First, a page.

Published on March 18, 2010
Community Hospital ‘Best of the Best' in critical care nutrition
MONTEREY, Calif. - Community Hospital of the Monterey Peninsula earned a "Best of the Best" award - the only one received by a U.S. hospital - in an international research survey of the best practices for providing nutrition to critically ill patients.
The award is based on information collected in the annual International Nutrition Survey, sponsored by the clinical research group Critical Care Nutrition. Community Hospital ranked 7th among the nearly 152 institutions worldwide that took part in the survey and was the highest-ranking U.S. hospital and the only one to place in the top 10.
"This is significant because providing the appropriate nutrition improves recovery among critically ill patients," says Dr. Michael Smith, chief of the medical staff at Community Hospital. "These patients get out of the ICU quicker, go home sooner, and recover more fully."
Critical-care nutrition involves providing nutritional support to patients who can't eat any food or enough food because of an illness or surgery. Nutrition may be provided through tube feedings directly into the digestive tract or through an intravenous solution. Specially trained clinical staff members determine the amount, type, and delivery system for each patient, with the goals of improving health, minimizing infections, and enabling patients to live as normally as possible.
"It is challenging because there can be so much going on with these patients," Smith says. "They are on multiple medications, undergoing many tests, and may be so sick that their digestive system isn't working. Our nutrition support team takes everything into consideration to come up with the best individual nutritional support plan."
"We have been using this team approach for almost 30 years," he says, "and it's what's enabled us to be so successful, as demonstrated by the survey results."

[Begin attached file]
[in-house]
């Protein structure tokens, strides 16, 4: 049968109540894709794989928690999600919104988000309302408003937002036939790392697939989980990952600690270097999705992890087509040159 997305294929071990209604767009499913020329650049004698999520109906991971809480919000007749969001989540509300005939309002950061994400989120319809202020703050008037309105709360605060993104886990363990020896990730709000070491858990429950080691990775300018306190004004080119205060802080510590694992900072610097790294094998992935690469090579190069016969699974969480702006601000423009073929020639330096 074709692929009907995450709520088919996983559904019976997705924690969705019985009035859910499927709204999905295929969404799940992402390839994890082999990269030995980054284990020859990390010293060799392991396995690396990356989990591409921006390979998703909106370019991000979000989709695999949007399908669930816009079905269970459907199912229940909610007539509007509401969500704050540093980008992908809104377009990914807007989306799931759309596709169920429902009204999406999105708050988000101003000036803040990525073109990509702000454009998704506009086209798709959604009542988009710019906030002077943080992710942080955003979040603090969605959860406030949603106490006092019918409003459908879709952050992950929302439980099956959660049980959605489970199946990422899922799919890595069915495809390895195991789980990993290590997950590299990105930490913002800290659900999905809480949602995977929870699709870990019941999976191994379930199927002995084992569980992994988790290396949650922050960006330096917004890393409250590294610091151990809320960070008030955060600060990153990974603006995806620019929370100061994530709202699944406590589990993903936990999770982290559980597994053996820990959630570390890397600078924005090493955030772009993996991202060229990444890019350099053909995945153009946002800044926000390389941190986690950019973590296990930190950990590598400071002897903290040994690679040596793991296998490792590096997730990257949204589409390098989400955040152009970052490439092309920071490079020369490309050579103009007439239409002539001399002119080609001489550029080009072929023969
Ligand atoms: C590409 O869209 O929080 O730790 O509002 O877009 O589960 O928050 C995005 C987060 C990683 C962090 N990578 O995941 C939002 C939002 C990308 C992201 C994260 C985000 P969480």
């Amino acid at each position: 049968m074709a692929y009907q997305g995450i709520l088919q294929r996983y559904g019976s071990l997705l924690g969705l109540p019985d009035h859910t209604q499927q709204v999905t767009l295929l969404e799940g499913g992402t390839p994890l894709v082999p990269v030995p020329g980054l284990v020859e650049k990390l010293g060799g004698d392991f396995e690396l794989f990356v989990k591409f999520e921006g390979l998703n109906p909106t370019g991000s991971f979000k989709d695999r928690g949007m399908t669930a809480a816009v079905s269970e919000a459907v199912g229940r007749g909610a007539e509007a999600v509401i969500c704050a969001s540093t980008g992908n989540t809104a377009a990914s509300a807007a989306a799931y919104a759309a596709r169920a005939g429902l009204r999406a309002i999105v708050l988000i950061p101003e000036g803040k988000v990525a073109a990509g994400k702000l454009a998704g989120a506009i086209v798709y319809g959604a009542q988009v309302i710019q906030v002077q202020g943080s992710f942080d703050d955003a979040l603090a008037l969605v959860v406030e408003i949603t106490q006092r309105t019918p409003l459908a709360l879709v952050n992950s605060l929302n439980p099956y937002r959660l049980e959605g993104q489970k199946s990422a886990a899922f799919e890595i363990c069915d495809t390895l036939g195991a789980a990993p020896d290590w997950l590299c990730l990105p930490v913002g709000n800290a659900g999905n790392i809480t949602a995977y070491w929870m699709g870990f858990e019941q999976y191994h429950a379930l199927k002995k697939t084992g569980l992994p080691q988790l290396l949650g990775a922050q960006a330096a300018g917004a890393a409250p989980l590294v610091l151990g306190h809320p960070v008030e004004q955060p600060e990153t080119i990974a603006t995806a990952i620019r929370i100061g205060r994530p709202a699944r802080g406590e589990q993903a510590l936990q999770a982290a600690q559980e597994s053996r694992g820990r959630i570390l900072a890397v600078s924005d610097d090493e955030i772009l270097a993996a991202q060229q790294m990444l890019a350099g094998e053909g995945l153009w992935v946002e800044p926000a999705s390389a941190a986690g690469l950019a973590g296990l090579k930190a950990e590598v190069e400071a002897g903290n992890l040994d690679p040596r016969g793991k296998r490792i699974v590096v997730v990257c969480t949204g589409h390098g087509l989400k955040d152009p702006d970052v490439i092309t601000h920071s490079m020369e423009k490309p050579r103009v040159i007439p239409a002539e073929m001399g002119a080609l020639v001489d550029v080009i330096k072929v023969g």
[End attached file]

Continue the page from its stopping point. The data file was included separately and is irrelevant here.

Cheryl Sabillo, a registered dietitian and certified nutrition support clinician, directed Community Hospital's participation in the survey. Hospitals collected information on a minimum of 20 adult patients who were in intensive care units and on mechanical ventilators to help them breathe. The information collected included patient characteristics, type and amount of nutrition received, blood sugar levels, length of hospital stay, and recovery details.
Participating hospitals received a performance report highlighting strengths and weaknesses in comparison to other ICUs. The top 10 sites that met the award eligibility criteria received the "Best of the Best" award. As a "Best of the Best" winner, Community Hospital now becomes a model for other ICUs.
"The survey is really a quality improvement initiative," Sabillo says. "It is a systematic way to collect information from a variety of institutions in different countries on current nutrition practices. The results enable our clinical nutrition team to compare our practices to other practices. Such comparisons illuminate differences, highlight strengths and weaknesses, and, hopefully, lead to improvements."
As the international study is repeated annually, changes in nutrition practices over time can be monitored and informed decisions can be made regarding the direction of future research studies and collaborations.
Information from the 2009 survey will be published in a peer-reviewed journal. It also was presented at the American Society of Parenteral and Enteral Nutrition (ASPEN) Clinical Nutrition Week in Las Vegas in February. Community Hospital was represented at the conference by Sober, Sabillo, and Janna Dreisbach, a registered dietitian.
"All of the clinical dietitians and critical care doctors and nurses at Community Hospital consistently set their sights high," says Debbie Sober, director of the Intensive Care Unit (ICU). "They truly are the best of the best."
Community Hospital of the Monterey Peninsula, founded in 1934 and located at 23625 Holman Highway in Monterey, has grown and evolved in direct response to the changing healthcare needs of the people it serves. It is a nonprofit healthcare provider with 205 staffed acute-care hospital beds and 28 skilled-nursing beds, delivering a continuum of care from birth to end of life, and every stage in between. It serves the Monterey Peninsula and surrounding communities through 15 locations, including the main hospital, outpatient facilities, satellite laboratories, a mental health clinic, a short-term skilled nursing facility, Hospice of the Central Coast, and business offices. Find more information about Community Hospital of the Monterey Peninsula at http://www.chomp.org/